The Young Women’s Christian Association (YWCA) originally formed in England in 1855. In the United States the YWCA combined evangelism and pragmatic activism to provide for the physical, social, mental, and spiritual needs of young women living on their own. The organization strove to provide "wholesome" activities for women and girls living in cities and to develop civic-minded female leadership. In addition to Christian guidance, local YWCA braches offered residences, cafeterias, job training, daycare, exercise, crafts, camping, dances, and other services. By 1906 the U.S. YWCA had over 186,000 members. In 1907 it incorporated and established its headquarters in New York City. Today, YWCA branches function fairly autonomously and respond to local needs and conditions. Currently, there are nearly 300 U.S. branches serving some two million women, and there are chapters in more than 122 countries.
The YWCA of Silicon Valley was established in 1905 to provide fellowship, mutual aid, and spiritual and professional guidance to young working women. The YWCA pioneered services to poor and working women in the valley, and the YWCA continues to offer an array of educational resources and programs designed to improve the community. Today, the YWCA's slogan "Eliminating racism, Empowering women" reflects their history as a racially integrated organization that pioneered programs to serve poor and working women.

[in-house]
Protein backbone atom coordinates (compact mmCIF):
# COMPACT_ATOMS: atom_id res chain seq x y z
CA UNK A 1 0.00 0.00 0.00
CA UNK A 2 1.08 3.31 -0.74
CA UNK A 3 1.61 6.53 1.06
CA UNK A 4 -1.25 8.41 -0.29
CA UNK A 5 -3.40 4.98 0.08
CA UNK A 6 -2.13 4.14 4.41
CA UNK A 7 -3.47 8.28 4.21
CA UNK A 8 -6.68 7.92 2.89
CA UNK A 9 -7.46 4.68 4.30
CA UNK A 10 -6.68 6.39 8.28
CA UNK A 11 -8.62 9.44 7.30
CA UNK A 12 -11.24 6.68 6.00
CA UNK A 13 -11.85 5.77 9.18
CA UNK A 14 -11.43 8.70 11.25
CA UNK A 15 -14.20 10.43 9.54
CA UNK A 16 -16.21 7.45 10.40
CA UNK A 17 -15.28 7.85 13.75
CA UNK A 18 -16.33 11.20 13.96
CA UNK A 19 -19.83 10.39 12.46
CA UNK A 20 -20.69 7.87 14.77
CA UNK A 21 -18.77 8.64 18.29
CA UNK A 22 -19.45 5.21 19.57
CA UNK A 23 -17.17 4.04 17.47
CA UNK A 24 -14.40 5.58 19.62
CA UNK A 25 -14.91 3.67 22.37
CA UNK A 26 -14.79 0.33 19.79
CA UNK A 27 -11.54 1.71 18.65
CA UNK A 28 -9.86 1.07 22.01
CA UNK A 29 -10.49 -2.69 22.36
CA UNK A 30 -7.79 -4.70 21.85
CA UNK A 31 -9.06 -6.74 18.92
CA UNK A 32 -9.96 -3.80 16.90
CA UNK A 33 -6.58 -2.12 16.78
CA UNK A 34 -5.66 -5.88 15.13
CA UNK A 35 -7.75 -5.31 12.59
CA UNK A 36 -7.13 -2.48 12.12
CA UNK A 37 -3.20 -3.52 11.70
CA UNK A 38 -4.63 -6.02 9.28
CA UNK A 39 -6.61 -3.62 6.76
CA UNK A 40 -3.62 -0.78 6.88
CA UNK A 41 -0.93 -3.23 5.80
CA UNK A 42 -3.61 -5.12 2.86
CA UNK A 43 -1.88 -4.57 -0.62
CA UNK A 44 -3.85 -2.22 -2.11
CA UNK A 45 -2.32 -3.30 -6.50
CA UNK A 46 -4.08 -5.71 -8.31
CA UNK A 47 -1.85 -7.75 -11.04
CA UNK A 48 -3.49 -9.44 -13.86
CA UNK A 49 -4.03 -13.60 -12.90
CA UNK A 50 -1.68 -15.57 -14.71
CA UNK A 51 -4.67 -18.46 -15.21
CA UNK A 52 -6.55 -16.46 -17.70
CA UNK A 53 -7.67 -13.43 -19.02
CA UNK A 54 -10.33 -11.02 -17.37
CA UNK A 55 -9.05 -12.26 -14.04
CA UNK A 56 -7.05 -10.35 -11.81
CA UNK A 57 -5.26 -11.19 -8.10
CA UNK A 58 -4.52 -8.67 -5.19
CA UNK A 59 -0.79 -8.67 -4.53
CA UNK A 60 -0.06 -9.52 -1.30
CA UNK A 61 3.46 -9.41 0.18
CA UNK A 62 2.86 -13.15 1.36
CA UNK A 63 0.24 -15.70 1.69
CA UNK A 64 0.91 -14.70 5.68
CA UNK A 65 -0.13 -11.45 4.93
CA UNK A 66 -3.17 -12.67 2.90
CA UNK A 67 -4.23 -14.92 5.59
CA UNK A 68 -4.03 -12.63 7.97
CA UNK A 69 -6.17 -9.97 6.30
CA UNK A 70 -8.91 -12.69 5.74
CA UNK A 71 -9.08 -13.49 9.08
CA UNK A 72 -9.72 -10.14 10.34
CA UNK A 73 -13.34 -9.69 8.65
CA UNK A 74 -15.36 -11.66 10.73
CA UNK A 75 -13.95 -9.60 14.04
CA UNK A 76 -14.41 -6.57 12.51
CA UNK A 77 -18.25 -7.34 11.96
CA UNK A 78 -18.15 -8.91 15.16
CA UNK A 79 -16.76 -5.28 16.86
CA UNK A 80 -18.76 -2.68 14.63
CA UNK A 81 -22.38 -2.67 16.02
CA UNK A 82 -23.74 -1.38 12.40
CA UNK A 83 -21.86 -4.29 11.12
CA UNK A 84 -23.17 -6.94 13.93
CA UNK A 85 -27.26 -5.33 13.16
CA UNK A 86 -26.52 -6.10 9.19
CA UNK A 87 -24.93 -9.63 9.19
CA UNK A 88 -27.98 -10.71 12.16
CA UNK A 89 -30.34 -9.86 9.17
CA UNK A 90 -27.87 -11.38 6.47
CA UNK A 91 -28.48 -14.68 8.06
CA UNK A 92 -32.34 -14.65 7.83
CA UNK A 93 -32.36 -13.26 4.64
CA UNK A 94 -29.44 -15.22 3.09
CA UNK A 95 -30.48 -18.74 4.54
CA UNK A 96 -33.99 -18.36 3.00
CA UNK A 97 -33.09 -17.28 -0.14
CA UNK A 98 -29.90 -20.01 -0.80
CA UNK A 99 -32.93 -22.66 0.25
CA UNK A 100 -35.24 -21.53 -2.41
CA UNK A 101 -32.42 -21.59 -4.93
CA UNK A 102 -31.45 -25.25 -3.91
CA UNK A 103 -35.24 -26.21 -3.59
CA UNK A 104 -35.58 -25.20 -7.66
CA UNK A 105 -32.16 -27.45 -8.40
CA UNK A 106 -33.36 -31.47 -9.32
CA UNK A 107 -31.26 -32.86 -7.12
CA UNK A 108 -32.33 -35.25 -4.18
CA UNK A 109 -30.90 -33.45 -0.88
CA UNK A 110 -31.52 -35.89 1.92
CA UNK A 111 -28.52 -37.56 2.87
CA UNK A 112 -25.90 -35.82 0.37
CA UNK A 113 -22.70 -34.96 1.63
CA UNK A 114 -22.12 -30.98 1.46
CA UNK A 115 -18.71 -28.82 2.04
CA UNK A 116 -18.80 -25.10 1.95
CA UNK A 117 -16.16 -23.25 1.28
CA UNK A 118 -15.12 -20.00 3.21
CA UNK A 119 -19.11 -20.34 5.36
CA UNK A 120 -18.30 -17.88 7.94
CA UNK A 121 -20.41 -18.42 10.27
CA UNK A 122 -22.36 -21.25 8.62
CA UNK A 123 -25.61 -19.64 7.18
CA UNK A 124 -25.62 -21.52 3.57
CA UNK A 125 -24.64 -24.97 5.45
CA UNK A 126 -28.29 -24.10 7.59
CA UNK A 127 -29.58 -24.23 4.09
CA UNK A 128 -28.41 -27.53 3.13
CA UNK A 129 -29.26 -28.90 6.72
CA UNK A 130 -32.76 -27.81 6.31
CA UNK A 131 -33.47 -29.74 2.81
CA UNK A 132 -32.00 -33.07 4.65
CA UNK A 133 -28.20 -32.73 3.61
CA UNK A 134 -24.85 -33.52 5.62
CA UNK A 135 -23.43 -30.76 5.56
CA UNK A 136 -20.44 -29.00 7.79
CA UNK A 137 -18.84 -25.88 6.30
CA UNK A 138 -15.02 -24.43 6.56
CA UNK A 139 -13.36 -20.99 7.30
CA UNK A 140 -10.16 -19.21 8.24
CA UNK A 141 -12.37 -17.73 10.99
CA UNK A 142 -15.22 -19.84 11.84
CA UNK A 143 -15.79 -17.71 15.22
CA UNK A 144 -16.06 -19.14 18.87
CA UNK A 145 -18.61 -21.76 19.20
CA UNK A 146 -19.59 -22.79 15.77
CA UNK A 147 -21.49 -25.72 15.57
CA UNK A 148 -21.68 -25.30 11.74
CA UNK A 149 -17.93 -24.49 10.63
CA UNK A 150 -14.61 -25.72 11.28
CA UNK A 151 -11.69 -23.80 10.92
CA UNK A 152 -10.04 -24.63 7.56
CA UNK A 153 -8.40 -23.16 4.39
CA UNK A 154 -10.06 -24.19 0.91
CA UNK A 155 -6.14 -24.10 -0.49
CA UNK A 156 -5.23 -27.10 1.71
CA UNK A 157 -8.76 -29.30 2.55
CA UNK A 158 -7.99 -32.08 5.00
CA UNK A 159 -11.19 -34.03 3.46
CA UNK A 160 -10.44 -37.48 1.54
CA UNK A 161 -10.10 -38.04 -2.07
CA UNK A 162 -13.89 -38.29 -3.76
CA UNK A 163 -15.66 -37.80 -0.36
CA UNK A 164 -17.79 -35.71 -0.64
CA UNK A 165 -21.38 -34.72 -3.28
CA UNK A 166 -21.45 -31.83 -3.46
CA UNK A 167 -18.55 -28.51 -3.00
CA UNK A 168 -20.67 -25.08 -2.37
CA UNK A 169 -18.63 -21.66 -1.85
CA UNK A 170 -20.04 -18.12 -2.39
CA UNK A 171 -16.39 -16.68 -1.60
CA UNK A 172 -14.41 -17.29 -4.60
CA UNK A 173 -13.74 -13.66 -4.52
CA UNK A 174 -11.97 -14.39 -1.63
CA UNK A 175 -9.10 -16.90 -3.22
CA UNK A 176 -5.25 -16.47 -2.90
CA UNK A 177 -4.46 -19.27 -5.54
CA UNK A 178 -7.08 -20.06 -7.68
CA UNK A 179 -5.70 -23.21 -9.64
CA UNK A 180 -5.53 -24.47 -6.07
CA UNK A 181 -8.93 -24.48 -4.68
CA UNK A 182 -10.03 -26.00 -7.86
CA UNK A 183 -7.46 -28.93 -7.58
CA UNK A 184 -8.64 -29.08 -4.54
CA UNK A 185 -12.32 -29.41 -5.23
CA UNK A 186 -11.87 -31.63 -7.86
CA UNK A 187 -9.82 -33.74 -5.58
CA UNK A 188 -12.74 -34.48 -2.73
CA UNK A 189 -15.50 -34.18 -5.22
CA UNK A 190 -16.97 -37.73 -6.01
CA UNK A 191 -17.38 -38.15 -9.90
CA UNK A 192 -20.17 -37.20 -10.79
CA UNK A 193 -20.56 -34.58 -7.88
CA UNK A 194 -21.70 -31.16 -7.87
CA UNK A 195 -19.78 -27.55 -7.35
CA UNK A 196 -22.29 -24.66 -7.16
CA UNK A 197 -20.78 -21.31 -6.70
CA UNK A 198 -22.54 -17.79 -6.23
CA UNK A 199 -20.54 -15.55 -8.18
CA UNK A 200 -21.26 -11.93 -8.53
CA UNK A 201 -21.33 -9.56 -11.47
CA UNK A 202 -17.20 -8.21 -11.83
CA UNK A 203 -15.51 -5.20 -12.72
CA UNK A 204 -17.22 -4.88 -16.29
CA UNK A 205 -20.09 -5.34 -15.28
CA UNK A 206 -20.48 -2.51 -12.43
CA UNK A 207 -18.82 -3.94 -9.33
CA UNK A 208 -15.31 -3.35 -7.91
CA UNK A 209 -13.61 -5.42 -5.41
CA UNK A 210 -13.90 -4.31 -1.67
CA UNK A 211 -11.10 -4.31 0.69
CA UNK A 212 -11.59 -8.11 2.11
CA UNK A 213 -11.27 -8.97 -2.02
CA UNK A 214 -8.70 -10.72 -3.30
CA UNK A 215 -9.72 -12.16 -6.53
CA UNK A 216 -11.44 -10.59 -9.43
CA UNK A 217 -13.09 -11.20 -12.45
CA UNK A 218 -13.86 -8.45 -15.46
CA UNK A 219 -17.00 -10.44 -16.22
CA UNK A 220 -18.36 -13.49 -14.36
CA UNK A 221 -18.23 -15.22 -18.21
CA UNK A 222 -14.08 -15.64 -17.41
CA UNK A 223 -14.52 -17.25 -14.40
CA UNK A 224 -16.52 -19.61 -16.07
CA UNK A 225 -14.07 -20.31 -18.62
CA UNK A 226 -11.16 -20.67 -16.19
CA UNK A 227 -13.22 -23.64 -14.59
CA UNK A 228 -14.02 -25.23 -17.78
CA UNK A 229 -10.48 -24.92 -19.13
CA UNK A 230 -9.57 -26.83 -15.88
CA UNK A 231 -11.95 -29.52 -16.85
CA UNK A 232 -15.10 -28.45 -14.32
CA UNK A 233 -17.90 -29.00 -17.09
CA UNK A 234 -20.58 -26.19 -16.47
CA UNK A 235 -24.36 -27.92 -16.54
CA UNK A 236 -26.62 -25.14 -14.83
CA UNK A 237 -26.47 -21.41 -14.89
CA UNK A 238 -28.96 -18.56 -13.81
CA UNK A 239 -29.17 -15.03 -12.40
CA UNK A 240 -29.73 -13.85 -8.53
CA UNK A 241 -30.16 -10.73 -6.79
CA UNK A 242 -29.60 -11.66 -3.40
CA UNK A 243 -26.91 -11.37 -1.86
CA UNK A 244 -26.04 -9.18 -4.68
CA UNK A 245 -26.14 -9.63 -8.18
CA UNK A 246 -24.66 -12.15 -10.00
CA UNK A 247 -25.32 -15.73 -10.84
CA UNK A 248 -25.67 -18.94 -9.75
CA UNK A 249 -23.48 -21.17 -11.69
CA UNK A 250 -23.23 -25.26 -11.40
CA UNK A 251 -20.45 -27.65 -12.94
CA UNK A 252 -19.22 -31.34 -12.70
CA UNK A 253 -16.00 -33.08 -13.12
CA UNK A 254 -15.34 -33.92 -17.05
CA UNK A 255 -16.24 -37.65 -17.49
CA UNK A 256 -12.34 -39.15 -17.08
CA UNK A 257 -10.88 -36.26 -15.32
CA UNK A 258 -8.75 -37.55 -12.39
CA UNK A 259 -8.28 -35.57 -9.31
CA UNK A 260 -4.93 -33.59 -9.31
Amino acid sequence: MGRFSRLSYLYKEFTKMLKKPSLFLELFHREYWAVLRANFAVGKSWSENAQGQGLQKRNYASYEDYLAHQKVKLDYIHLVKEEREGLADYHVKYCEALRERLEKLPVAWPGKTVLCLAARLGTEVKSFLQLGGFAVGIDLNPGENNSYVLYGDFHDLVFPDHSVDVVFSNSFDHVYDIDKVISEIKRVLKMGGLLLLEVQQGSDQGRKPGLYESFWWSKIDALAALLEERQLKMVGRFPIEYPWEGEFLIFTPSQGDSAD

For additional information about the YWCA of Silicon Valley see "Breaking ground: the daring women of the YWCA in the Santa Clara Valley, 1905-2005" by Fran Smith.
The Digital Collection
The King Library Digital Collections will eventually include all of the photographs in the YWCA Collection, which provide visual documentation of the activities and programs sponsored by YWCA. For additional information about using images in this collection, contact the SJSU Special Collections Department.
View this collection on the contributor's website. View collection guide.